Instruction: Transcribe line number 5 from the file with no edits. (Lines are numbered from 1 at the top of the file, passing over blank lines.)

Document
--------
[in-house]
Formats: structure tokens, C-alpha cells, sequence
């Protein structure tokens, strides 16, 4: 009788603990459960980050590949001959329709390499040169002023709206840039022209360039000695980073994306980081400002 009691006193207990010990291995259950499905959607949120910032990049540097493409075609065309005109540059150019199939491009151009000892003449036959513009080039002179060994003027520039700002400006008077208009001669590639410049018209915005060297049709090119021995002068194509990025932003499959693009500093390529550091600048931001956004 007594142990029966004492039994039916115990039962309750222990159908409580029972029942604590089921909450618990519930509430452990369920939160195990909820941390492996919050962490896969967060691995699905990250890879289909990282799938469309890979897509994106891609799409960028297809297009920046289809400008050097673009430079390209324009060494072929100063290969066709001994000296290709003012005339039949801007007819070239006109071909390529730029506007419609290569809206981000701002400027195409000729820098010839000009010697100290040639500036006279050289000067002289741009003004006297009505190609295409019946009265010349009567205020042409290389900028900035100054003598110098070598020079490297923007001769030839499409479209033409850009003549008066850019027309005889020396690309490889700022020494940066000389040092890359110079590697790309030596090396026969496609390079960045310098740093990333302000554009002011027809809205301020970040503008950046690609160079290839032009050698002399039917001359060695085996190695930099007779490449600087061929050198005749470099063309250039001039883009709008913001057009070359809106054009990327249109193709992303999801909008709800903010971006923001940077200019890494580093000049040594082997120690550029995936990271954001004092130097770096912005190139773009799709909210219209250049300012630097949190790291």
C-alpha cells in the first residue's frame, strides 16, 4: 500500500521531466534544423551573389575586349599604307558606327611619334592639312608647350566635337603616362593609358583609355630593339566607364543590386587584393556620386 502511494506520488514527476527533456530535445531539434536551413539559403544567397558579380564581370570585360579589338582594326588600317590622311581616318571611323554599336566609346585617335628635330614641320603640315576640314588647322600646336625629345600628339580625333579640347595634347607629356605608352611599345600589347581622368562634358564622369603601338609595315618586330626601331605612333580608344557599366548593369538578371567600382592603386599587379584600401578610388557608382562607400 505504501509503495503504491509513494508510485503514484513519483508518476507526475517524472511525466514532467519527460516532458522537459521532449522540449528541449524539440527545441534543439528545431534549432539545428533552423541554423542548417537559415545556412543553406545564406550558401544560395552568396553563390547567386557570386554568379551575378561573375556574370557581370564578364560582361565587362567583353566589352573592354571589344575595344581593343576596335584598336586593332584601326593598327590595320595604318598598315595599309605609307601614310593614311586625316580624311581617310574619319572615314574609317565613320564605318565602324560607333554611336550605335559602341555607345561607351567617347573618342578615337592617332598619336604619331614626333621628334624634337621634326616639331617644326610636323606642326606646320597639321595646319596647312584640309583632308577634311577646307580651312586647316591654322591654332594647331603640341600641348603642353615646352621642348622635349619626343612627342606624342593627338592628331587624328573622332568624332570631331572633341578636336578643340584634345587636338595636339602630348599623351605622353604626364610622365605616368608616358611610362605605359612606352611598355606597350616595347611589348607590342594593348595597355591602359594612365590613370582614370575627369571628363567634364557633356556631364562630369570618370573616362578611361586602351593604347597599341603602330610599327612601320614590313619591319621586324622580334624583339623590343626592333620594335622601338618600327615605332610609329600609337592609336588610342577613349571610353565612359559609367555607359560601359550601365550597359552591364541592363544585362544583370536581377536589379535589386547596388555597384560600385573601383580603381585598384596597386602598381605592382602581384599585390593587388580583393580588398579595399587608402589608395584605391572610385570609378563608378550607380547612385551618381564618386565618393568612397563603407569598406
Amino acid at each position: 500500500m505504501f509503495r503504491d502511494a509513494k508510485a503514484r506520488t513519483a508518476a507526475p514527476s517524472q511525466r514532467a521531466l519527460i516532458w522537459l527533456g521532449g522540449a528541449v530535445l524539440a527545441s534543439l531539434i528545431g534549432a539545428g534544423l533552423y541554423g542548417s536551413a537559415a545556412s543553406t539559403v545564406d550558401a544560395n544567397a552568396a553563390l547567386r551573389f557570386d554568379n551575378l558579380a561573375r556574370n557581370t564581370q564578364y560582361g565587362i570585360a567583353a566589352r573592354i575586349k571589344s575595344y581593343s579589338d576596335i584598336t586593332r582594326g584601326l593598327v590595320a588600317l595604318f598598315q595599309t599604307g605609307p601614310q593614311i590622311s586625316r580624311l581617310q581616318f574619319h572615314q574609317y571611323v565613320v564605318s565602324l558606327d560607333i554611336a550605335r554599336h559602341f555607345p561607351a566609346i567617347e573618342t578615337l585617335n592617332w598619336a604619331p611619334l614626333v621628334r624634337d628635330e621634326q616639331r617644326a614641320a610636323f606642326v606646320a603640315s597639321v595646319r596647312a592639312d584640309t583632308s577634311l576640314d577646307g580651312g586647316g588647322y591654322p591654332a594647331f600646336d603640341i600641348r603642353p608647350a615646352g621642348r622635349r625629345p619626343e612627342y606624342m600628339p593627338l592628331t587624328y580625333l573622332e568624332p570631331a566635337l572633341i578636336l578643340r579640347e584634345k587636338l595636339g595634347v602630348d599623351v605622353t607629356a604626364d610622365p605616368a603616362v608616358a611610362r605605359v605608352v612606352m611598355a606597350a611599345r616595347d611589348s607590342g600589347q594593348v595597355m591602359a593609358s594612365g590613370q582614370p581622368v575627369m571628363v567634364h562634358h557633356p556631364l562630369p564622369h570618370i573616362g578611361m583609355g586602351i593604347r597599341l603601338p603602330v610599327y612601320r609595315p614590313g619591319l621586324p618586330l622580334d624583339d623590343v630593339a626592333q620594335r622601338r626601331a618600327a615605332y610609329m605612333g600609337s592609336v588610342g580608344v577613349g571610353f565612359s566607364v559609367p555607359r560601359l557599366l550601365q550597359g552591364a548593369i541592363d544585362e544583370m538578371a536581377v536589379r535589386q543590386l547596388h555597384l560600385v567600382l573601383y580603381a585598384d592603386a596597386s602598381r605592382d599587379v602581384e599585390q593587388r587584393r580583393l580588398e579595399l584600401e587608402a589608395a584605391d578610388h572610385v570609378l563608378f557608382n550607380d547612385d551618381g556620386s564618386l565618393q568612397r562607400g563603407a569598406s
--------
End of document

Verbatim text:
Amino acid at each position: 500500500m505504501f509503495r503504491d502511494a509513494k508510485a503514484r506520488t513519483a508518476a507526475p514527476s517524472q511525466r514532467a521531466l519527460i516532458w522537459l527533456g521532449g522540449a528541449v530535445l524539440a527545441s534543439l531539434i528545431g534549432a539545428g534544423l533552423y541554423g542548417s536551413a537559415a545556412s543553406t539559403v545564406d550558401a544560395n544567397a552568396a553563390l547567386r551573389f557570386d554568379n551575378l558579380a561573375r556574370n557581370t564581370q564578364y560582361g565587362i570585360a567583353a566589352r573592354i575586349k571589344s575595344y581593343s579589338d576596335i584598336t586593332r582594326g584601326l593598327v590595320a588600317l595604318f598598315q595599309t599604307g605609307p601614310q593614311i590622311s586625316r580624311l581617310q581616318f574619319h572615314q574609317y571611323v565613320v564605318s565602324l558606327d560607333i554611336a550605335r554599336h559602341f555607345p561607351a566609346i567617347e573618342t578615337l585617335n592617332w598619336a604619331p611619334l614626333v621628334r624634337d628635330e621634326q616639331r617644326a614641320a610636323f606642326v606646320a603640315s597639321v595646319r596647312a592639312d584640309t583632308s577634311l576640314d577646307g580651312g586647316g588647322y591654322p591654332a594647331f600646336d603640341i600641348r603642353p608647350a615646352g621642348r622635349r625629345p619626343e612627342y606624342m600628339p593627338l592628331t587624328y580625333l573622332e568624332p570631331a566635337l572633341i578636336l578643340r579640347e584634345k587636338l595636339g595634347v602630348d599623351v605622353t607629356a604626364d610622365p605616368a603616362v608616358a611610362r605605359v605608352v612606352m611598355a606597350a611599345r616595347d611589348s607590342g600589347q594593348v595597355m591602359a593609358s594612365g590613370q582614370p581622368v575627369m571628363v567634364h562634358h557633356p556631364l562630369p564622369h570618370i573616362g578611361m583609355g586602351i593604347r597599341l603601338p603602330v610599327y612601320r609595315p614590313g619591319l621586324p618586330l622580334d624583339d623590343v630593339a626592333q620594335r622601338r626601331a618600327a615605332y610609329m605612333g600609337s592609336v588610342g580608344v577613349g571610353f565612359s566607364v559609367p555607359r560601359l557599366l550601365q550597359g552591364a548593369i541592363d544585362e544583370m538578371a536581377v536589379r535589386q543590386l547596388h555597384l560600385v567600382l573601383y580603381a585598384d592603386a596597386s602598381r605592382d599587379v602581384e599585390q593587388r587584393r580583393l580588398e579595399l584600401e587608402a589608395a584605391d578610388h572610385v570609378l563608378f557608382n550607380d547612385d551618381g556620386s564618386l565618393q568612397r562607400g563603407a569598406s